Older women who stay physically fit are greatly benefited not only by way of looks and better health, but also better brain function, as physical fitness improves blood flow to the brain.
Marc Poulin, PhD, DPhil, an Alberta Heritage Foundation for Medical Research Senior Scholar has found that being physically fit helps the brain function at the top of its game.
"Being sedentary is now considered a risk factor for stroke and dementia. This study proves for the first time that people who are fit have better blood flow to their brain. Our findings also show that better blood flow translates into improved cognition," said Poulin.
The study, titled 'Effects of Cardiorespiratory Fitness and Cerebral Blood Flow on Cognitive Outcomes in Older Women', compares two groups of women whose average age was 65 years old.
In the study, the researchers took into account a random sample of 42 women living in Calgary and observed women who took part in regular aerobic activity, and another group of women who were inactive.
Poulin's team, which included scientists, doctors and graduate students, recorded and measured the women's cardiovascular health, resting brain blood flow and the reserve capacity of blood vessels in the brain, as well as cognitive functions.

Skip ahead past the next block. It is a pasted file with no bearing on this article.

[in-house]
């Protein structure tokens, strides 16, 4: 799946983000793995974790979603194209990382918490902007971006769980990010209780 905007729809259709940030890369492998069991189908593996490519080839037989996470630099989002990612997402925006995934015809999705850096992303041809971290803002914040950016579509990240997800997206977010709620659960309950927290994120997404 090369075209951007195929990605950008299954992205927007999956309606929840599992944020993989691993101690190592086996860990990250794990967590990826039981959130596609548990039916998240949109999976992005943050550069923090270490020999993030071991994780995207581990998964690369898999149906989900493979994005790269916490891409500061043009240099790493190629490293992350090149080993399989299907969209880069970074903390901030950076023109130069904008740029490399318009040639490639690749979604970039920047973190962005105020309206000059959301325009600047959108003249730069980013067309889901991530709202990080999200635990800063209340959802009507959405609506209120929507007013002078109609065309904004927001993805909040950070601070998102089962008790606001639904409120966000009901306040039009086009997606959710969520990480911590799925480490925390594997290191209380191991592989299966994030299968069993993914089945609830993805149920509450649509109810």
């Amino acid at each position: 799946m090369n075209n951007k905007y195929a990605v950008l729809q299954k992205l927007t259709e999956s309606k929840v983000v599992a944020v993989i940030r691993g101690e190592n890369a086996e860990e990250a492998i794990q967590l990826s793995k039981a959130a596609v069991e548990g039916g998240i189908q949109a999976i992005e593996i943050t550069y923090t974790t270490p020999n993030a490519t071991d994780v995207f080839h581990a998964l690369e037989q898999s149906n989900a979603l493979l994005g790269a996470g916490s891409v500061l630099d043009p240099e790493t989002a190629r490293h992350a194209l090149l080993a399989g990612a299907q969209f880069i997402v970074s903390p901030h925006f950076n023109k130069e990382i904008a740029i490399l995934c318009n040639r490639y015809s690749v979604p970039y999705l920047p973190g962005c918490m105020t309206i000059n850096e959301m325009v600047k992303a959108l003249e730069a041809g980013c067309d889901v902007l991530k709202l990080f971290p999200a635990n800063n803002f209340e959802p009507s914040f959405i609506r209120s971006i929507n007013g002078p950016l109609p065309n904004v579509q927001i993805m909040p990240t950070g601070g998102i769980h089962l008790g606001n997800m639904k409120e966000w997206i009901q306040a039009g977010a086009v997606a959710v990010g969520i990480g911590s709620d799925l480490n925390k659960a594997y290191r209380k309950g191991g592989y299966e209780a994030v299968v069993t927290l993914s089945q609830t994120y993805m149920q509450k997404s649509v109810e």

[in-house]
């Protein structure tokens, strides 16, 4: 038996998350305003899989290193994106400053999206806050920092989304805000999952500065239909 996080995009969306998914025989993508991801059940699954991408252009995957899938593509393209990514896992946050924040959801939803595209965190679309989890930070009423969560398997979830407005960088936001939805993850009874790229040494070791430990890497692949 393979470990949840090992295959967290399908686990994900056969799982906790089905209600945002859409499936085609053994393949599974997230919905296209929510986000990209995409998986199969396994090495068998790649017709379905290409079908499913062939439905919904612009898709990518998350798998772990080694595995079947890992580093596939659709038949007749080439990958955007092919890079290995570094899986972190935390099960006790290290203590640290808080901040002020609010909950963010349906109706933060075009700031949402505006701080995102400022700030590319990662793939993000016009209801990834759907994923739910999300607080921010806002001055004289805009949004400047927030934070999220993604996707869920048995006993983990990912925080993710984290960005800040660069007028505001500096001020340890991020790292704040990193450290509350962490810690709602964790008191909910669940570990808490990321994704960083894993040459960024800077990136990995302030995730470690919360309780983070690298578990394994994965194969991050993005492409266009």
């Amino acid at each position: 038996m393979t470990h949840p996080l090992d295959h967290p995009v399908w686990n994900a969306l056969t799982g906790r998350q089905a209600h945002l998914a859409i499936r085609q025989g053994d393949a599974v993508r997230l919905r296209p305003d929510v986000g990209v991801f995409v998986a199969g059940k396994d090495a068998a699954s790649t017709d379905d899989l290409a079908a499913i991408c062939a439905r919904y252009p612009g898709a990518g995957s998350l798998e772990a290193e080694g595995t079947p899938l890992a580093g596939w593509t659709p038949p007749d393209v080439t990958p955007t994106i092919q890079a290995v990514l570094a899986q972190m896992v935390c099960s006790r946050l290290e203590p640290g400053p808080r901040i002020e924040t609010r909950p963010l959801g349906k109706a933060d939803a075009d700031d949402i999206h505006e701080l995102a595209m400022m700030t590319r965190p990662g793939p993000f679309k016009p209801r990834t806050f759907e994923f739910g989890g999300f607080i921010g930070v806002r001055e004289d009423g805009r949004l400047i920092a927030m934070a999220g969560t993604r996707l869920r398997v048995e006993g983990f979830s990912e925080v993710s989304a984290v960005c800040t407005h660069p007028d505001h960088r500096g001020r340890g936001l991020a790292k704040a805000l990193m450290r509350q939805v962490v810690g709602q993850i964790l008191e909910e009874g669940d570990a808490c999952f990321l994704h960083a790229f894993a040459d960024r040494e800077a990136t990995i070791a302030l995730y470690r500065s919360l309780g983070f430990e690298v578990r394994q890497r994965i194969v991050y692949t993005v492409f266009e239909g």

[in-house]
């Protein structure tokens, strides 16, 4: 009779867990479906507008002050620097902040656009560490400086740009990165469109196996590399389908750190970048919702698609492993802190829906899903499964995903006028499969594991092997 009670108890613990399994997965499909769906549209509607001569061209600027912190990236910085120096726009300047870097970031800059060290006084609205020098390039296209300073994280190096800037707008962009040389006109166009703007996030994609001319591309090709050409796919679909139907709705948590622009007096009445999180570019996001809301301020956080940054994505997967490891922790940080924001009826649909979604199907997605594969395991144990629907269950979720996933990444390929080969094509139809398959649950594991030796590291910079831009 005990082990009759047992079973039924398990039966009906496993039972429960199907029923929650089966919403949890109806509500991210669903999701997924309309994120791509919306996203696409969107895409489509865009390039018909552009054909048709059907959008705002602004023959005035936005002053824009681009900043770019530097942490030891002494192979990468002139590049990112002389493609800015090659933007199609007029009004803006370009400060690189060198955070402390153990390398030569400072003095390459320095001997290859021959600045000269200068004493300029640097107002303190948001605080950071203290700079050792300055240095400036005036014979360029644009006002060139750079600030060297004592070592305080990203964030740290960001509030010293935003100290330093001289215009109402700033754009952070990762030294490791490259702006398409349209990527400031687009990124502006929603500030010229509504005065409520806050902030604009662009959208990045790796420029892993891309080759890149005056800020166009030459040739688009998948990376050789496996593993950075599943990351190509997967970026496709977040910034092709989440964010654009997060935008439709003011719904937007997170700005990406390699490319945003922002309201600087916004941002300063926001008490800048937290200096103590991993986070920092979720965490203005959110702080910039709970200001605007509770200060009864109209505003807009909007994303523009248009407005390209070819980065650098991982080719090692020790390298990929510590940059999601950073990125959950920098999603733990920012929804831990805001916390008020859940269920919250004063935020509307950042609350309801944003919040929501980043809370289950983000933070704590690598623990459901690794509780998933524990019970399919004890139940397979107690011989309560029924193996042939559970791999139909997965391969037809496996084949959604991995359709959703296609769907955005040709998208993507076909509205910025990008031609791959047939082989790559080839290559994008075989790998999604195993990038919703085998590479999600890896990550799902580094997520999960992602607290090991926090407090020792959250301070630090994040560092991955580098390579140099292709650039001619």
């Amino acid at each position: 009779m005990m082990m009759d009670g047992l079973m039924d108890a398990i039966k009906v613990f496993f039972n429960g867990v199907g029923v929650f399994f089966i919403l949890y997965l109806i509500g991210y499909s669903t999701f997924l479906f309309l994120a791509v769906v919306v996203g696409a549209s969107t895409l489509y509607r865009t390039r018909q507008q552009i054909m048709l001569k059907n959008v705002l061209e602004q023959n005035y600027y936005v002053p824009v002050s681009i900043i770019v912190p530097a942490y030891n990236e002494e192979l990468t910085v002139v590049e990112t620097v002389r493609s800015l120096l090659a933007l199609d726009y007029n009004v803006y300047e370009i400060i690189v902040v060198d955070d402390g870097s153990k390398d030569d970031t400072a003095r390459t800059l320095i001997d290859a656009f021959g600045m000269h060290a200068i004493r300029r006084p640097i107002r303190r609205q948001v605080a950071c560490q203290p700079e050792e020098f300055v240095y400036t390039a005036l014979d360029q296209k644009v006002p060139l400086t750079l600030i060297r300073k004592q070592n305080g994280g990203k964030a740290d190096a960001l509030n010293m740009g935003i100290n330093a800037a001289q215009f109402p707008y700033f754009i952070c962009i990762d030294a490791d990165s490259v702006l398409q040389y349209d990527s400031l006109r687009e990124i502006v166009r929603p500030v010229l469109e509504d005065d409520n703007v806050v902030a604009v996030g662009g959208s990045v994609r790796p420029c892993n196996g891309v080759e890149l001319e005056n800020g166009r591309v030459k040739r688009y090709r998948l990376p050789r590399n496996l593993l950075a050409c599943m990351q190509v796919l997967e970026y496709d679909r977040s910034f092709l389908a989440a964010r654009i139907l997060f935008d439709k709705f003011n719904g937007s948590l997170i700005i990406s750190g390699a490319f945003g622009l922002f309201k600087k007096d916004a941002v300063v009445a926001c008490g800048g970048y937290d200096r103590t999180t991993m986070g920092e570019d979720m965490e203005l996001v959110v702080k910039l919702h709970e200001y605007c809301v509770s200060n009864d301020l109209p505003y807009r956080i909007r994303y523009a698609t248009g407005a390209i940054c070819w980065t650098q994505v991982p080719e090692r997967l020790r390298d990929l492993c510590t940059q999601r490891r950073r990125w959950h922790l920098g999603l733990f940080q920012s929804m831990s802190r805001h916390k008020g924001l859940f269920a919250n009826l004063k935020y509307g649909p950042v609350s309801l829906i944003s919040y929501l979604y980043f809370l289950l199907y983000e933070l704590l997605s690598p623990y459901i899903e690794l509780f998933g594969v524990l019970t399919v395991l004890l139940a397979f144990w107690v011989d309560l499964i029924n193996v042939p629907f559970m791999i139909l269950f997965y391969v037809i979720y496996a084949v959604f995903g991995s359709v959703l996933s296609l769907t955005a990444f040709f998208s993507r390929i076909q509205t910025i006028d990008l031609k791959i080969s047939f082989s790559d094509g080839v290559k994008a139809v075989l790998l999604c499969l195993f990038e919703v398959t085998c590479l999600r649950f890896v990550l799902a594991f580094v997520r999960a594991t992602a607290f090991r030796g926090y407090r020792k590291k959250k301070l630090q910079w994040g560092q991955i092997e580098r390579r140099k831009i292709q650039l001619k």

It was found that as compared to the inactive group, the active group had lower (10 per cent) resting and exercising arterial blood pressure, higher (5 per cent) vascular responses in the brain during submaximal exercise and when the levels of carbon dioxide in the blood were elevated.
The active group was also found to have higher (10 per cent) cognitive function scores.
"The take home message from our research is that basic fitness - something as simple as getting out for a walk every day - is critical to staying mentally sharp and remaining healthy as we age," said Poulin.
The study was published in the international journal Neurobiology of Aging.